Frequently asked questions (FAQ) concerning 2006 tuition increase
U of L President James Ramsey and Vice President for Finance Mike Curtin met with nearly 100 students, faculty and staff Wednesday, March 22, to discuss a proposed 13 percent tuition increase for 2006-07.
Ramsey also reviewed U of L’s funding dilemma and the proposed state funding for the university in the 2006-07 budget.
Students asked many questions during the two-hour session. Following are responses to some of the most common questions:
- What is the proposed tuition increase?
- How does our increase compare with other schools?
- Why is our increase high?
- Why are tuition increases necessary?
- What will the proposed increases fund?
- Why not consider a guaranteed tuition rate upon enrollment?
- Can’t we save money by doing something about the heating and cooling, especially in residence halls?
- If tuition must go up, can’t we try to keep additional costs down, e.g. parking, food services, books?
- Is there a way to provide more money to juniors and seniors?
- What can students do to help eliminate future tuition increases?
- Can you better advertise tuition remission opportunities offered by businesses?
- Why doesn’t the university think “out of the box” to help keep tuition down?
1. What is the proposed tuition increase?
U of L has approved a 13 percent tuition rate for resident, undergraduate students. This increase is roughly $360 per semester. Non-resident tuition increases by $490 per semester.
Graduate tuition is up $390 per semester for resident students, $397 per semester for non-residents.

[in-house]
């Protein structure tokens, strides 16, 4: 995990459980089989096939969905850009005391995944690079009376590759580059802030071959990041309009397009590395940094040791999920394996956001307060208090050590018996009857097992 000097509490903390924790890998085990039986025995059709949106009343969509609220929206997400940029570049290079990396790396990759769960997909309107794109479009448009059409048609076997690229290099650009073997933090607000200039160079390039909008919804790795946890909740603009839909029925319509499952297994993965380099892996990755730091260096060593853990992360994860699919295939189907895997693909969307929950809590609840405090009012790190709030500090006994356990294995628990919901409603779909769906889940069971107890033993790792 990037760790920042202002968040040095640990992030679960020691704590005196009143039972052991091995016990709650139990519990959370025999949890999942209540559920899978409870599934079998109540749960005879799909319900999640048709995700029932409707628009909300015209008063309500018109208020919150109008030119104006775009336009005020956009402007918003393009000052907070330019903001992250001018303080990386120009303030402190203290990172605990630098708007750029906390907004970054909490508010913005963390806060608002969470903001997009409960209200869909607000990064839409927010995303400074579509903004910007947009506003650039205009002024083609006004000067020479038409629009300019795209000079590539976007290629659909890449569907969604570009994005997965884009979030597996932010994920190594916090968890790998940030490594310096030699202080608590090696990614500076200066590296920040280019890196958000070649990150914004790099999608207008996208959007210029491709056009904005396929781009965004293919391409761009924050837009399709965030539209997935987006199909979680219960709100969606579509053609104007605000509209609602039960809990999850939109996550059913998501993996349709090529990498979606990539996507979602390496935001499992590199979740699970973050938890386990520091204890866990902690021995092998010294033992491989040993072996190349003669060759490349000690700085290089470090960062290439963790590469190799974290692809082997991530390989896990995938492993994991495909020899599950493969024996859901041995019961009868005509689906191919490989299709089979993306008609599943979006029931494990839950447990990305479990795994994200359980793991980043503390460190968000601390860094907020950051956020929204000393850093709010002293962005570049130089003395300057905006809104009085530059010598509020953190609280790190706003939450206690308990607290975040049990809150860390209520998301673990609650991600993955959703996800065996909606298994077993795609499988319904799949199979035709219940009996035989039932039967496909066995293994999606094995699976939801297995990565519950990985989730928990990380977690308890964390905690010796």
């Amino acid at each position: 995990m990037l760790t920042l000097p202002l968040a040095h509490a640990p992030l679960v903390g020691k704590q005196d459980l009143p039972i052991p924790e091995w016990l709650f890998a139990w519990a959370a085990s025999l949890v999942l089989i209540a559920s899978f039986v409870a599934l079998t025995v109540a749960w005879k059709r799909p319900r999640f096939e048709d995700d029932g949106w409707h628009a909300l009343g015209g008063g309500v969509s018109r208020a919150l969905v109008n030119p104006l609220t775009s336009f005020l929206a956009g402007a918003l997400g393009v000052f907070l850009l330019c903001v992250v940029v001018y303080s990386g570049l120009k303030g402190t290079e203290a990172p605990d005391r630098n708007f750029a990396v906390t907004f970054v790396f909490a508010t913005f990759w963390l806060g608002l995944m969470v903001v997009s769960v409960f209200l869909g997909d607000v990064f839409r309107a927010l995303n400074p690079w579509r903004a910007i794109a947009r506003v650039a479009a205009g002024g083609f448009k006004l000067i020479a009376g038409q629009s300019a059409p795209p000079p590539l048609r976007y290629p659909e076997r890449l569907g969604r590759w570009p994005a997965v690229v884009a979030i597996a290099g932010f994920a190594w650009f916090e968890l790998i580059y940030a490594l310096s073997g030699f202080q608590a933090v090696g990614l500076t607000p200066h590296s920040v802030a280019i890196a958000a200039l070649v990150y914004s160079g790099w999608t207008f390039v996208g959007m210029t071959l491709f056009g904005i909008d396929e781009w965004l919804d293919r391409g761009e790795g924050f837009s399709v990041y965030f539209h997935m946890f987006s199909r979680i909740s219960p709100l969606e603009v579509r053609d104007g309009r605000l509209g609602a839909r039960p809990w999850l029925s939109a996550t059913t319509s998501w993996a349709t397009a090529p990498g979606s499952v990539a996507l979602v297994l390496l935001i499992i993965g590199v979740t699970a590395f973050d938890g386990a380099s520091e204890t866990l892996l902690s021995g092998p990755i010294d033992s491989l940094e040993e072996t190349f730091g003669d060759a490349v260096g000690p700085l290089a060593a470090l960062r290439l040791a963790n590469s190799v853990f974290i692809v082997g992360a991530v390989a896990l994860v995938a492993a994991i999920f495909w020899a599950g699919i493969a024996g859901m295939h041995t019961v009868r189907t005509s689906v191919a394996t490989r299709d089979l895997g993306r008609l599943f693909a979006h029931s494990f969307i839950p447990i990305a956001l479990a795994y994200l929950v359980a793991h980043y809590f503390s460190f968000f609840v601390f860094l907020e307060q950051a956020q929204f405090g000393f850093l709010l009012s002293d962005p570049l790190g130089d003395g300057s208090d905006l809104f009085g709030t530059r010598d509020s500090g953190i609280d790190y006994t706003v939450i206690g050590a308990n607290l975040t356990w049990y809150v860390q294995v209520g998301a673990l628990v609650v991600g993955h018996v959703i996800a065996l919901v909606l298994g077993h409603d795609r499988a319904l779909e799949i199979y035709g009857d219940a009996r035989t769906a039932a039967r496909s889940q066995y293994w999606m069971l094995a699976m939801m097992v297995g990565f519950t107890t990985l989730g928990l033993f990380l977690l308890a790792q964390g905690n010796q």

Tuition increases must be approved by the Council on Postsecondary Education at their April 5 meeting. At that time, all rates will be posted on the U of L web site.
2. How does our increase compare with other schools?
Proposed increases at other schools range from 9.7 percent at Northern Kentucky University to 13 percent at Murray State University. Many other schools also have increases in mandatory student fees. U of L does not have these fees.
3. Why is our increase high?
Our percentage increase is in line with the other state schools, particularly when factoring in the student fees they charge. The university has tried to keep rates as low as possible; last year U of L had the lowest tuition increase, 9.75 percent, among all four-year public universities in Kentucky. Other schools increased tuition by more than 20 percent.
4. Why are tuition increases necessary?
There are a couple of reasons. First, the university’s two major sources of income are state funding and tuition. Currently, tuition covers about 46 percent of college costs. Our state funding has not kept pace with our costs – including some programs that are mandated by the state but unfunded.
Also, the university is mandated by the state to become a preeminent metropolitan research university by 2020. This mandate requires improvements in teaching, research and the student life experience. An example of this is the reorganization of our career center. This project will require a significant investment, but it will benefit all our students who need guidance in this area.
In addition, our students, through SGA, have asked for other services, such as improved student health services and childcare. These programs also are expensive, and yet there is no state funding for these programs.
5. What will the proposed increases fund?
The increases will help fund a variety of programs ranging from need-based financial aid and merit-based scholarships to library materials, diversity initiatives and faculty positions. The increases also will help fund new public safety positions for the north end of campus and the library. The funding also will allow us to attract and retain outstanding faculty and will fund various academic initiatives throughout campus.
6. Why not consider a guaranteed tuition rate upon enrollment?